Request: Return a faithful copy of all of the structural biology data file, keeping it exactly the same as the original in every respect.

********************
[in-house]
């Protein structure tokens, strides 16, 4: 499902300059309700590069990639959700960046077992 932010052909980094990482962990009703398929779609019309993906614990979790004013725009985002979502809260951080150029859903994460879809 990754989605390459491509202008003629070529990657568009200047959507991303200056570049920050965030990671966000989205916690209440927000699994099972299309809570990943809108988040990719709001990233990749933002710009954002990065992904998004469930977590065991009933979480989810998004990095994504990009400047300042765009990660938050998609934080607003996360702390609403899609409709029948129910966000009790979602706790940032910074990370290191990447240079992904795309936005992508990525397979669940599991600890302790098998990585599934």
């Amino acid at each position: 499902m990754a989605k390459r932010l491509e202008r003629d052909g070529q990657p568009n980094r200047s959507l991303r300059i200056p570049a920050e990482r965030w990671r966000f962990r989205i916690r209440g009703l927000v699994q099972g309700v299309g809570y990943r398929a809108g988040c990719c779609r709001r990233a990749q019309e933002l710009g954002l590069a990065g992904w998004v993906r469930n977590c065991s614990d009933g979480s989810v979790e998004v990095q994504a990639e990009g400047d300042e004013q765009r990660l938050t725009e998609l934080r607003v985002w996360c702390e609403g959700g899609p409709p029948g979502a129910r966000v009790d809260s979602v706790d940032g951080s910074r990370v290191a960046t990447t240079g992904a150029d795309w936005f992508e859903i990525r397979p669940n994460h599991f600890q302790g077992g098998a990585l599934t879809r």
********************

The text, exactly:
[in-house]
């Protein structure tokens, strides 16, 4: 499902300059309700590069990639959700960046077992 932010052909980094990482962990009703398929779609019309993906614990979790004013725009985002979502809260951080150029859903994460879809 990754989605390459491509202008003629070529990657568009200047959507991303200056570049920050965030990671966000989205916690209440927000699994099972299309809570990943809108988040990719709001990233990749933002710009954002990065992904998004469930977590065991009933979480989810998004990095994504990009400047300042765009990660938050998609934080607003996360702390609403899609409709029948129910966000009790979602706790940032910074990370290191990447240079992904795309936005992508990525397979669940599991600890302790098998990585599934």
């Amino acid at each position: 499902m990754a989605k390459r932010l491509e202008r003629d052909g070529q990657p568009n980094r200047s959507l991303r300059i200056p570049a920050e990482r965030w990671r966000f962990r989205i916690r209440g009703l927000v699994q099972g309700v299309g809570y990943r398929a809108g988040c990719c779609r709001r990233a990749q019309e933002l710009g954002l590069a990065g992904w998004v993906r469930n977590c065991s614990d009933g979480s989810v979790e998004v990095q994504a990639e990009g400047d300042e004013q765009r990660l938050t725009e998609l934080r607003v985002w996360c702390e609403g959700g899609p409709p029948g979502a129910r966000v009790d809260s979602v706790d940032g951080s910074r990370v290191a960046t990447t240079g992904a150029d795309w936005f992508e859903i990525r397979p669940n994460h599991f600890q302790g077992g098998a990585l599934t879809r």